“2018 is my year of growth, being positive, and having love for myself and others.”
Journal, January 10, 2018
In November 2017, my wife Helen and I were talking with our daughter Logan on the phone while she was at college at FAU. It was part of our regular routine. She talked to Helen, me, or her brother Cayden almost every day. For me, sometimes it was a long talk during my ride home from work or just a quick text or Snap Chat. We would catch up on how everything was going at school—other times it was random conversation or laughing about awkward moments from our day. These were precious moments as parents, and we were always grateful that Logan called and made time for her family. One time Helen and I were on a video with Logan while she was at school. She was sitting in the cafeteria crying from the stress of the semester and that she wanted to come home. Then at one point, she started to smile, then laugh, and finally panned the video over to a girl sitting behind her who was talking to her mom… and also crying about wanting to come home. Logan was able to find humor in her situation and gain perspective that things weren’t so bad but part of growing up and becoming independent. Every day, we can choose what to focus on.
In early January 2018, Logan called me from school very upset. There was a sense of urgency and determination in her voice. “Dad, there is so much need in the world, I want be a teacher, I want to join the Peace Corps, we need to clean up the environment, help the poor, care for neglected children, and protect animals. We need to start now!” I tried to coach her like most parents would do, “Logan, slow down, let’s focus on college, this semester, and the classes you have right now—you have your whole life to make a difference.”
You have your whole life…those words echo in my mind every day. Logan didn’t have time and we lost her in a car accident a short time later on February 2, 2018. None of us know how much time we have. There are no guarantees in life. There may not be a tomorrow. Logan lived her 20 years fully and with great passion and often impatience. She felt the urgency, saw the need, and wanted to take action and was trying to live a life that supported her values and causes that were important to her. We are grateful for the time we had with her.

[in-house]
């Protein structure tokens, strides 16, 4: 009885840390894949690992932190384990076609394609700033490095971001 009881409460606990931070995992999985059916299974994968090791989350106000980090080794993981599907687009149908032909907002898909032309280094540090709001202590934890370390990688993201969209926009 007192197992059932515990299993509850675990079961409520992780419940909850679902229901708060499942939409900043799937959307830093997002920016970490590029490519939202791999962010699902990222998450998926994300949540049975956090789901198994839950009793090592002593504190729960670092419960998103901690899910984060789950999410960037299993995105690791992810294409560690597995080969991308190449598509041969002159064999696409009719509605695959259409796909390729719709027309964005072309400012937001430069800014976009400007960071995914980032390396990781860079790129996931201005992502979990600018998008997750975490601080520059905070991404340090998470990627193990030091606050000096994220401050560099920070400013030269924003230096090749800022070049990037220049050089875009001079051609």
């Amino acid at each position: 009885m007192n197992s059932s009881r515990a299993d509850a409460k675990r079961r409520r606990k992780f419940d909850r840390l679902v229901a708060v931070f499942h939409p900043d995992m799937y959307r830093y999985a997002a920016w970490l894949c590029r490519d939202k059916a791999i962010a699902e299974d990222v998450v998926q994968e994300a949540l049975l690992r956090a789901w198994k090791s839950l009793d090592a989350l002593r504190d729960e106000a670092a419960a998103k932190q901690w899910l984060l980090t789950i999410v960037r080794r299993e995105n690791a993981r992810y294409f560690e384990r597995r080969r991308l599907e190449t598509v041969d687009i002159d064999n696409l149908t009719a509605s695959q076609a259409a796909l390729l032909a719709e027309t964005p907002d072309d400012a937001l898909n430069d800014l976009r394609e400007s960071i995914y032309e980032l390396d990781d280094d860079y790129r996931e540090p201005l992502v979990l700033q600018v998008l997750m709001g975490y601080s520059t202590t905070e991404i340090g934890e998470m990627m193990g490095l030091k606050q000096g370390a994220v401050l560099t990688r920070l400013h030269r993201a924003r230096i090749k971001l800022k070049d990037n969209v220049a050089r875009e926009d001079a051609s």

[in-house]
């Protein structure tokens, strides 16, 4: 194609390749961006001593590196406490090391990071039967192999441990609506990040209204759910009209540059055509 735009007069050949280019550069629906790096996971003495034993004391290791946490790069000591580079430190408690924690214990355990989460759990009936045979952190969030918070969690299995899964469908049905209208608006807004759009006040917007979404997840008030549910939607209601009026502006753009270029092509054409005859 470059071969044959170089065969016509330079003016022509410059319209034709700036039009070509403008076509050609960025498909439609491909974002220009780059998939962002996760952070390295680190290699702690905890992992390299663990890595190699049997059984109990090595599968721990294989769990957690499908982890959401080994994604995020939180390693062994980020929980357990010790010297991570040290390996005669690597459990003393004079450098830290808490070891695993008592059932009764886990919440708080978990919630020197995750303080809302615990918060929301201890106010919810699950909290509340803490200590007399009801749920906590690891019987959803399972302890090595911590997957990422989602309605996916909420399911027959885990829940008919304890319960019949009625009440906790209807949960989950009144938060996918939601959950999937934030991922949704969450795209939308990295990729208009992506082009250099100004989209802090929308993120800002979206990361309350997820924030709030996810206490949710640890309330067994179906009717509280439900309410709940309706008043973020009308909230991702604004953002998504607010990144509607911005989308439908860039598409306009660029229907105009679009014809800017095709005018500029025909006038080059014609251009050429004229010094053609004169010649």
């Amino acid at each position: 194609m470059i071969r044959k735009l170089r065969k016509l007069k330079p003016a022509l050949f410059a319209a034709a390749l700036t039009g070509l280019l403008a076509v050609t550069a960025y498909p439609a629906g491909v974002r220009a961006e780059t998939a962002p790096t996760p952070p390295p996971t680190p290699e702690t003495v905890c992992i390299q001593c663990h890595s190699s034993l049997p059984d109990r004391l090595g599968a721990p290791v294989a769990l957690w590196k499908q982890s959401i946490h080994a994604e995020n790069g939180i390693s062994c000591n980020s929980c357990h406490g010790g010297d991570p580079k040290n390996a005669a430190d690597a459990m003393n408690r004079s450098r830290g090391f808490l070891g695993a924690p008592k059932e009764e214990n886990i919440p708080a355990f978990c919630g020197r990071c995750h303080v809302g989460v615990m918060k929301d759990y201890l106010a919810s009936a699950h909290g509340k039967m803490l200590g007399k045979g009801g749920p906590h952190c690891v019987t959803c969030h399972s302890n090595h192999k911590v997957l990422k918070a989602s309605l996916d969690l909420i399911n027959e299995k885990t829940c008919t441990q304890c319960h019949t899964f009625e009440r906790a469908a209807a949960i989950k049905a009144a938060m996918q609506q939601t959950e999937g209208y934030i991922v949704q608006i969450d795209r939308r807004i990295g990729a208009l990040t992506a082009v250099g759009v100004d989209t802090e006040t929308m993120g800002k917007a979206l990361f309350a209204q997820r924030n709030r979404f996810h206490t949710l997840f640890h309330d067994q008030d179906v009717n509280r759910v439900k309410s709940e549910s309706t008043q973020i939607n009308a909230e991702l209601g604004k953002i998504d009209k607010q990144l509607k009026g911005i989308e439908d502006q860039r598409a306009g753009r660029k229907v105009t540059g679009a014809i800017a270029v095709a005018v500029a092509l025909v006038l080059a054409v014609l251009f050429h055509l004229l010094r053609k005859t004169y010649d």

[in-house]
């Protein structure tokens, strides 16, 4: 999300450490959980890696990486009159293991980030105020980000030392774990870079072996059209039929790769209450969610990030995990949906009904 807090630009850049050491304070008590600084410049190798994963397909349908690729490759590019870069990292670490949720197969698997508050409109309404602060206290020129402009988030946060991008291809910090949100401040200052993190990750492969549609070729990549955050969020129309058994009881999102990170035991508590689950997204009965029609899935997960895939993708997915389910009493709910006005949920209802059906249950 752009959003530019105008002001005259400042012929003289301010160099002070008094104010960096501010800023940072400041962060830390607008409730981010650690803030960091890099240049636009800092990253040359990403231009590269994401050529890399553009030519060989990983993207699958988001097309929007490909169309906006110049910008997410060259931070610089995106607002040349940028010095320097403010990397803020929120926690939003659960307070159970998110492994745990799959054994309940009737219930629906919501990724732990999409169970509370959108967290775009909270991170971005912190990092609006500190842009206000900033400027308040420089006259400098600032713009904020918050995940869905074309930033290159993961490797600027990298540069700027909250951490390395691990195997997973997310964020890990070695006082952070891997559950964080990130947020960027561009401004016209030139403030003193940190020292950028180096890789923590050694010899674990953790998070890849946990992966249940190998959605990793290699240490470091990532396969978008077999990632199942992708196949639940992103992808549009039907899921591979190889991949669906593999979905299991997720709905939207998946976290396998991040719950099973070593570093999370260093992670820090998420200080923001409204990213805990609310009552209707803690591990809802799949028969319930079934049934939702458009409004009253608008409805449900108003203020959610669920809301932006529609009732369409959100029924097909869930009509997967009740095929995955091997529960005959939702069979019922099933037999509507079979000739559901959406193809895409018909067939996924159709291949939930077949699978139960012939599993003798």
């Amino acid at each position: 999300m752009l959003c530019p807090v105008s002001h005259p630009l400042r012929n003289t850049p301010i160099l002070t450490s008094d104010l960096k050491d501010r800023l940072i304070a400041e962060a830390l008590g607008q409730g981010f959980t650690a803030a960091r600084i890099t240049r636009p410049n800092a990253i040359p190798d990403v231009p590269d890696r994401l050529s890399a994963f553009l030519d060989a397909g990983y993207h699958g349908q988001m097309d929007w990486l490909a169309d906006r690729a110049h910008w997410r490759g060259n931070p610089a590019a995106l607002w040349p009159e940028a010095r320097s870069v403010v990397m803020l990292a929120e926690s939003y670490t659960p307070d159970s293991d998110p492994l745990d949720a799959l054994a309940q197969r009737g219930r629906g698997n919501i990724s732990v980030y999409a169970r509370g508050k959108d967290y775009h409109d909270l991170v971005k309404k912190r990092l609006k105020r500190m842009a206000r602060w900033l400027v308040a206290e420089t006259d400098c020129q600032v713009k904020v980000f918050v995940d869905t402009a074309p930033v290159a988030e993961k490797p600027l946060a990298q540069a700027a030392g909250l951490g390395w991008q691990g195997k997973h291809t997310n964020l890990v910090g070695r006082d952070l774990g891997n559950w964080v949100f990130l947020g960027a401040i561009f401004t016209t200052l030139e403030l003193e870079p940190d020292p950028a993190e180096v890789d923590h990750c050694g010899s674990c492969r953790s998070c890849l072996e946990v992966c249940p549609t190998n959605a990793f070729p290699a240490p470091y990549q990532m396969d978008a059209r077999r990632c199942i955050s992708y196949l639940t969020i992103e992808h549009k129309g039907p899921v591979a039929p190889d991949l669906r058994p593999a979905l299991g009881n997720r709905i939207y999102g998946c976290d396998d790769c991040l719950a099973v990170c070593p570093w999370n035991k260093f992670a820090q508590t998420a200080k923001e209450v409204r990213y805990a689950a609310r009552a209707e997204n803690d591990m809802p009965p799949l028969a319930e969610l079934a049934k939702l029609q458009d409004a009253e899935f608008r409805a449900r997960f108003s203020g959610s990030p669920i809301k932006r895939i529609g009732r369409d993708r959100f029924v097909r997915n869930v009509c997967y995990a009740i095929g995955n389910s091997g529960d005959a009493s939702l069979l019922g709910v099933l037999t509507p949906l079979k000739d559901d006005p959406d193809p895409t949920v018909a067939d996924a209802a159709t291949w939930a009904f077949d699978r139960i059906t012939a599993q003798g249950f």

How we view life is like looking through the narrow lens of a camera. If we only focus on what’s bad in the world; the violence and hatred, fearing or judging others that are different, getting caught up in the uncertainty and chaos of politics and world affairs, or the negativity on social media—then that becomes our reality and where our energy is directed. What we consume in what we read, watch, and hear is what we become and gets reinforced in our mind which if we’re not careful, can negatively impact our mood, beliefs, and how we interact with others.
When Logan passed, we focused on why her, why now, why us, and the tragic details of the accident. Then we had to decide what to do next—let sorrow overtake us or choose to make Logan’s life meaningful and to step forward in her memory and create something positive. It’s a challenge, it’s painful, and a very difficult journey, but growth and adapting to change never comes easy. Thanks to the love and support of our friends and family, we realize how truly blessed we are and have reinforced what we’ve always known in our hearts…that people are good, life is precious, and each of us matters and can make a difference. Logan’s spirit is with us every day and has given us hope, strengthened our faith, and has called us to a higher purpose. This brings us joy, happiness, and fulfillment.
In one of Logan’s last journal entries, she quoted a favorite book I had given her to read titled, The Book of the Awakening: “We are born with our obligation—to become completely who we are.” What a great quote and invitation to each of us to share our gifts, to love, to experience life fully, to appreciate today, and to become the best version of ourselves. Every day, we can choose what to focus on.